Right Glory – Orthodoxy in Its Own Language

When I was in grad school, I had a term paper graded and returned to me. In it, was a phrase, circled in red, with an explanation and an exclamation mark. It read: “Double modal!” The offending phrase was “might could.” I looked at the phrase, which seemed perfectly acceptable to my ear, and puzzled over it. I consulted my wife, the English major. She politely explained to me that my very…

Forgiveness – Give an Enemy a Cup of Cold Water

There is a story related in Dostoevsky’s The Brothers Karamazov about an old woman who was quite wicked. She dies and goes to hell to the great distress of her guardian angel. The angel searches for any possible good deed to plead on her behalf and finds a rotten onion – something the old woman had given to a beggar. The angel takes the onion and, with it, begins to pull the…

Healing the Inner Pharisee

I cannot remember the name of my kindergarten teacher. I cannot remember the names of any of my first grade classmates. However, I have a very vivid memory of the only word I messed up in a first grade reading group: cupboard. I read, “Cup board.” Old Mother Hubbard would have been dismayed. In the same manner, I remember the word that brought my spelling bee prowess to an end in sixth…

Hope: The Unashamed Virtue

This past year, my wife and I developed a delightful habit of “Monday’s with Eli.” He is my soon-to-be 5 year-old grandson. He has a nearly 4 month-old baby brother, whose time in the womb was the occasion for our weekly baby-sitting duties. With my retirement, his presence was a new challenge to “find things to do.” He is an energetic boy, bright, with quick interest in almost anything around him. Our…

The Religious Nature of Modern Life

On a daily basis, I have become increasingly aware of the “religious” nature of almost the whole of modern life. That might seem to be an odd observation when the culture in which we live largely describes itself as “secular.” That designation, however, only has meaning in saying that the culture does not give allegiance or preference to any particular, organized religious body. It is sadly the case, however, that this self-conception…

The Essential Goodness of All Things

There are certain foundational matters within the Orthodox teaching of the faith that should be settled in our hearts as we think about the faith, or even as we go through our day. Among those is the simple affirmation that all of creation is inherently and essentially good. We hear this first from the lips of God as He creates all things: Gen. 1:4 And God saw that the light was good.…

Does Goodness Require the Possiblity of Evil?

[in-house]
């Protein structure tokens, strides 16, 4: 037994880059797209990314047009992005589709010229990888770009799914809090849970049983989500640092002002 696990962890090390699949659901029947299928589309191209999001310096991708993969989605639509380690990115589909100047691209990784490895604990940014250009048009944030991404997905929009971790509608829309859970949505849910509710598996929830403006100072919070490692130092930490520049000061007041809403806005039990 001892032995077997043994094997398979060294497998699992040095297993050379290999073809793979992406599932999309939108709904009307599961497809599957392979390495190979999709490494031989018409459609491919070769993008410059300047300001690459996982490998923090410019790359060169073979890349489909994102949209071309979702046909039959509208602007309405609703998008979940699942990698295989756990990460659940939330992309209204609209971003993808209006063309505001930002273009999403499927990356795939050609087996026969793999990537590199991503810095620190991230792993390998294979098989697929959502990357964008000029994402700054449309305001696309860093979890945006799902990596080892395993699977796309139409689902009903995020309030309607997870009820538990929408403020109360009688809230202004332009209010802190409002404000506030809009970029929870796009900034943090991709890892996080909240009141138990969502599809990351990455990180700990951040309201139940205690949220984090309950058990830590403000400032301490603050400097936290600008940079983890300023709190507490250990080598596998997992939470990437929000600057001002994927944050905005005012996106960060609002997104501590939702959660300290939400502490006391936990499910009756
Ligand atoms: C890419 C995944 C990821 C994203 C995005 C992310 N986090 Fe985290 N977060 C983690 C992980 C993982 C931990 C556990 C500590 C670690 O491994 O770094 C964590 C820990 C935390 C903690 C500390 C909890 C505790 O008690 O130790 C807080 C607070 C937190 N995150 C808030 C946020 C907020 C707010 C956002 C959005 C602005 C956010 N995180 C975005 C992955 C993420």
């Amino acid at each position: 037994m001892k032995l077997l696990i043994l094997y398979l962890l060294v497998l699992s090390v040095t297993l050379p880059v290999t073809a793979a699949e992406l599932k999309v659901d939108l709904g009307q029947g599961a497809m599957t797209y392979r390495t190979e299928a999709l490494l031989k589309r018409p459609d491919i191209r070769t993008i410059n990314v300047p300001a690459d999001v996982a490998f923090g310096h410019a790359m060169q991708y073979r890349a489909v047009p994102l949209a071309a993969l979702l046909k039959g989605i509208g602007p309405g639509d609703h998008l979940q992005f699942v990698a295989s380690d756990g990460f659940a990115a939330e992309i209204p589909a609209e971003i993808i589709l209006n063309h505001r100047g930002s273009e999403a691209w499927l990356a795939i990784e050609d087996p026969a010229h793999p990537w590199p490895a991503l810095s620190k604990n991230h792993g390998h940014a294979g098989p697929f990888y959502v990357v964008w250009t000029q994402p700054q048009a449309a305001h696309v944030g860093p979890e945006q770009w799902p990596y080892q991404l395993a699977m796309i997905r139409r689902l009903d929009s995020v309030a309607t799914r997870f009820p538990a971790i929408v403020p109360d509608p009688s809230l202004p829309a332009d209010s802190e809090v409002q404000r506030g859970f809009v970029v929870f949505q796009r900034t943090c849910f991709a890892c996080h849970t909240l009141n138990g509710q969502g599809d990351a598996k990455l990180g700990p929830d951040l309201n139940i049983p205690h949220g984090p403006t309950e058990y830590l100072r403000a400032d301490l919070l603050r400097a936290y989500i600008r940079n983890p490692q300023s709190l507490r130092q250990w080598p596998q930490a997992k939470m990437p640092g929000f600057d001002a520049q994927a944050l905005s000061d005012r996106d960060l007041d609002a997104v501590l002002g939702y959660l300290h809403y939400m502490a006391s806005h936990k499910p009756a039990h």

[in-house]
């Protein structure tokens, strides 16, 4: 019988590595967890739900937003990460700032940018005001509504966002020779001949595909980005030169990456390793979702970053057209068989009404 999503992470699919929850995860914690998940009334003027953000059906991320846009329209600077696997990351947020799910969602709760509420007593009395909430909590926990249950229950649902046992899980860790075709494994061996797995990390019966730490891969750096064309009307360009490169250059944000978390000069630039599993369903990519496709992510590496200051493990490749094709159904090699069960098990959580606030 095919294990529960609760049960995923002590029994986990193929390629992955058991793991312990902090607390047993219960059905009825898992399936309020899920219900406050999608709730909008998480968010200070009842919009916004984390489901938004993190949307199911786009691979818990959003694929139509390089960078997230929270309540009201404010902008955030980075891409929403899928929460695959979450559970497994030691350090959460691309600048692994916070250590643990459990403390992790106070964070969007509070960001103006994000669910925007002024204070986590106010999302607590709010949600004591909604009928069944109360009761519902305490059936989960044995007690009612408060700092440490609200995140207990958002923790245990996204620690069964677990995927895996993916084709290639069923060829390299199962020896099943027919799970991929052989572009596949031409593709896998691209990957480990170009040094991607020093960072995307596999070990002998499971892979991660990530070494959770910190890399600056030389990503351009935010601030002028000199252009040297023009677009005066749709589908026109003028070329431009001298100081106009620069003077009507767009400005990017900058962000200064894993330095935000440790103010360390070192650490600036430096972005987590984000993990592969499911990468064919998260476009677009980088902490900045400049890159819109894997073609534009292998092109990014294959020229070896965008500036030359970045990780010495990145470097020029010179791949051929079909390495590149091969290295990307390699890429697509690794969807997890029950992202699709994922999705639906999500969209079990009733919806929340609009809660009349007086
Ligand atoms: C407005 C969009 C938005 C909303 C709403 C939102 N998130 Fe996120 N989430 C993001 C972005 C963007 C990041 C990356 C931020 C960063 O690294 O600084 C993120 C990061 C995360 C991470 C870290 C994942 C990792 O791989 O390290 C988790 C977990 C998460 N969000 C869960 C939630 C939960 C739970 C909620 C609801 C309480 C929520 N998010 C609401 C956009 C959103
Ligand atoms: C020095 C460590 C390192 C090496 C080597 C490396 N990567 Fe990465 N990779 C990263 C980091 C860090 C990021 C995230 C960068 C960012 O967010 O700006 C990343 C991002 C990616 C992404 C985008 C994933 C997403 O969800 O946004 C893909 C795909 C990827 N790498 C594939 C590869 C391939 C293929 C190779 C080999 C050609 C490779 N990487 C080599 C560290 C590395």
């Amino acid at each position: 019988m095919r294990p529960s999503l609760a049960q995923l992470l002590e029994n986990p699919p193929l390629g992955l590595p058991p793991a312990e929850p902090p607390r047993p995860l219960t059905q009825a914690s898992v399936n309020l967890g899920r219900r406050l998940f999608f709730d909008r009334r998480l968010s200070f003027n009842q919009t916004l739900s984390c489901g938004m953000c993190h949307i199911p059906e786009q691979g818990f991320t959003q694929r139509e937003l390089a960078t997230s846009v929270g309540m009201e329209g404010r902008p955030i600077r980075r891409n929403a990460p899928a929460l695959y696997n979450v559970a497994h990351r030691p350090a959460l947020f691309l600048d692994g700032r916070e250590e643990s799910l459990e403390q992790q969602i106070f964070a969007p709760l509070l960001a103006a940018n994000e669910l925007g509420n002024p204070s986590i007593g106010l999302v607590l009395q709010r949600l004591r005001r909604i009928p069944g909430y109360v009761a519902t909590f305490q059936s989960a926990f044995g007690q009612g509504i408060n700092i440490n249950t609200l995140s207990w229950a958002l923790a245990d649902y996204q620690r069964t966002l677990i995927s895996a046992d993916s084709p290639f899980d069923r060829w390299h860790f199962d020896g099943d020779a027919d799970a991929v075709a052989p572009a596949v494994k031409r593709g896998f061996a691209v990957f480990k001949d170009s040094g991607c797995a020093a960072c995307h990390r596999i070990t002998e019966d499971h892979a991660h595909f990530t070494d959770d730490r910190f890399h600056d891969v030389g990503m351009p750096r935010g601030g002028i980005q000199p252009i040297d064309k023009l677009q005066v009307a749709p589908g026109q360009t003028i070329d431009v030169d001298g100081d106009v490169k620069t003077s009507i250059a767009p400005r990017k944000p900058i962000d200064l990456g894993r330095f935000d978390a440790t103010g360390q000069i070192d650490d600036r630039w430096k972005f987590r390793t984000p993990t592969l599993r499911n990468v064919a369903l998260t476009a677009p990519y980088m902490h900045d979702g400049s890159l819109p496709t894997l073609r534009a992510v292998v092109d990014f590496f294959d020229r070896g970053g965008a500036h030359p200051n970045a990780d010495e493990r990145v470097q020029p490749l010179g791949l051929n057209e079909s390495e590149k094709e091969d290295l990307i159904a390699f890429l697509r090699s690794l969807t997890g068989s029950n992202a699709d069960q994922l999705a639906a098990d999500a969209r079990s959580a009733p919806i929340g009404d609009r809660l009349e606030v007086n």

In a world in which the action of choosing is exalted above all else, it is not surprising to hear that “evil is necessary in order to have the good.” I have seen this conversation, cast in a number of ways. It is stock-in-trade for some quasi-religious systems. I have seen it in spades in Jungian and Depth Psychology circles. No doubt, some bring this set of ideas along with them…

The Meekness of God

When Cecil B. DeMille cast Charlton Heston in the role of Moses in the 1956 film, The Ten Commandments, he had in mind a very American version of the central story of the Old Testament. The 50’s were deep in the heart of the Cold War with Communism. The film became a vehicle for America’s own cultural mythology. The Ten Commandments turned on the theme of freedom. As such, Hollywood was following…

Doing the Good You Can Do

I re-publish articles from the past from time-to-time. Usually, they are from years back. This post is from last August. However, in light of recent conversations, it seemed worth re-posting much sooner… +++ St. John the Baptist confronted a difficult question. Soldiers came to him (it’s not clear what kind of soldiers these were). We are told: Soldiers also asked him, “And we, what shall we do?” And he said to them,…

The Last Temptation

I have pondered, from time to time, the oddity of Christ’s “last” temptation. The first temptation was that of turning stones into bread, the second, that of throwing Himself down from the Temple. The third and last temptation, however, was to be given “all the kingdoms of this world.” I understand hunger. Fasting for 40 days easily explains that the first temptation surrounds food. I have less comprehension regarding casting oneself down…